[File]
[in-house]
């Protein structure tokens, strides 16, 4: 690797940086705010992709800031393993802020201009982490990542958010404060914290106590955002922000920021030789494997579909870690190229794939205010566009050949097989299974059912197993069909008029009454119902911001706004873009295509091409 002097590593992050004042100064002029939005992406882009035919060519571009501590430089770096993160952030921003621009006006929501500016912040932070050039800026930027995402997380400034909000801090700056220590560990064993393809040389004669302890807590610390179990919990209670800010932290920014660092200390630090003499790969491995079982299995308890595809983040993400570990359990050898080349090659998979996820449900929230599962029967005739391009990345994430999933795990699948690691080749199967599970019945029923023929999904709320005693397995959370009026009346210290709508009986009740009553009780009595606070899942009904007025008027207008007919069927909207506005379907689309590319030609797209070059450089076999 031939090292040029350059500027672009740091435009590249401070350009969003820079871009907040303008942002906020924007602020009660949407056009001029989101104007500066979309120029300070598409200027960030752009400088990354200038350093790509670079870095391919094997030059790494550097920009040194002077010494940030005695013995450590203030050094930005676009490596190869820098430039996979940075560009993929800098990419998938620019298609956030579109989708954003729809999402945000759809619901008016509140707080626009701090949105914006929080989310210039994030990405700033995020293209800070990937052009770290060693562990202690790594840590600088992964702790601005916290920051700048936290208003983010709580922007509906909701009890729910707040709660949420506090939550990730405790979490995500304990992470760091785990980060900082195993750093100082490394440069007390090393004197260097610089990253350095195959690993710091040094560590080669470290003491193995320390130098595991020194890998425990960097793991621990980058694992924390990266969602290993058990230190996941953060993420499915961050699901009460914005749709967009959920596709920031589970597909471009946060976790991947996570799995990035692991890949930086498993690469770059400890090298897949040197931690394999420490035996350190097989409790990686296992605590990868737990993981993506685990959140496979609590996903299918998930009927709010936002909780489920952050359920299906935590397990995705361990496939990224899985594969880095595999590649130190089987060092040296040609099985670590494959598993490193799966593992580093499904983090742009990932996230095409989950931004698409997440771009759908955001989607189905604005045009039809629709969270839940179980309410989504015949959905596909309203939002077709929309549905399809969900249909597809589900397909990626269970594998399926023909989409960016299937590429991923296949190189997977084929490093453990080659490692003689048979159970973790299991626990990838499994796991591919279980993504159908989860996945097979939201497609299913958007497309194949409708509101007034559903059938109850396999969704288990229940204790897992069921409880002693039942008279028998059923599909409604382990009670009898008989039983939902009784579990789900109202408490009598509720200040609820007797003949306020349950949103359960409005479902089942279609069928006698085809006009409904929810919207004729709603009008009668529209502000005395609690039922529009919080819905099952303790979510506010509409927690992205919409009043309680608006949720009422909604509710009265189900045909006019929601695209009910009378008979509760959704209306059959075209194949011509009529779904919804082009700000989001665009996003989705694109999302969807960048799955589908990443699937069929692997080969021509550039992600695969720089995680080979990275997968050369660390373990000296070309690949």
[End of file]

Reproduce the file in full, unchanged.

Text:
[in-house]
């Protein structure tokens, strides 16, 4: 690797940086705010992709800031393993802020201009982490990542958010404060914290106590955002922000920021030789494997579909870690190229794939205010566009050949097989299974059912197993069909008029009454119902911001706004873009295509091409 002097590593992050004042100064002029939005992406882009035919060519571009501590430089770096993160952030921003621009006006929501500016912040932070050039800026930027995402997380400034909000801090700056220590560990064993393809040389004669302890807590610390179990919990209670800010932290920014660092200390630090003499790969491995079982299995308890595809983040993400570990359990050898080349090659998979996820449900929230599962029967005739391009990345994430999933795990699948690691080749199967599970019945029923023929999904709320005693397995959370009026009346210290709508009986009740009553009780009595606070899942009904007025008027207008007919069927909207506005379907689309590319030609797209070059450089076999 031939090292040029350059500027672009740091435009590249401070350009969003820079871009907040303008942002906020924007602020009660949407056009001029989101104007500066979309120029300070598409200027960030752009400088990354200038350093790509670079870095391919094997030059790494550097920009040194002077010494940030005695013995450590203030050094930005676009490596190869820098430039996979940075560009993929800098990419998938620019298609956030579109989708954003729809999402945000759809619901008016509140707080626009701090949105914006929080989310210039994030990405700033995020293209800070990937052009770290060693562990202690790594840590600088992964702790601005916290920051700048936290208003983010709580922007509906909701009890729910707040709660949420506090939550990730405790979490995500304990992470760091785990980060900082195993750093100082490394440069007390090393004197260097610089990253350095195959690993710091040094560590080669470290003491193995320390130098595991020194890998425990960097793991621990980058694992924390990266969602290993058990230190996941953060993420499915961050699901009460914005749709967009959920596709920031589970597909471009946060976790991947996570799995990035692991890949930086498993690469770059400890090298897949040197931690394999420490035996350190097989409790990686296992605590990868737990993981993506685990959140496979609590996903299918998930009927709010936002909780489920952050359920299906935590397990995705361990496939990224899985594969880095595999590649130190089987060092040296040609099985670590494959598993490193799966593992580093499904983090742009990932996230095409989950931004698409997440771009759908955001989607189905604005045009039809629709969270839940179980309410989504015949959905596909309203939002077709929309549905399809969900249909597809589900397909990626269970594998399926023909989409960016299937590429991923296949190189997977084929490093453990080659490692003689048979159970973790299991626990990838499994796991591919279980993504159908989860996945097979939201497609299913958007497309194949409708509101007034559903059938109850396999969704288990229940204790897992069921409880002693039942008279028998059923599909409604382990009670009898008989039983939902009784579990789900109202408490009598509720200040609820007797003949306020349950949103359960409005479902089942279609069928006698085809006009409904929810919207004729709603009008009668529209502000005395609690039922529009919080819905099952303790979510506010509409927690992205919409009043309680608006949720009422909604509710009265189900045909006019929601695209009910009378008979509760959704209306059959075209194949011509009529779904919804082009700000989001665009996003989705694109999302969807960048799955589908990443699937069929692997080969021509550039992600695969720089995680080979990275997968050369660390373990000296070309690949």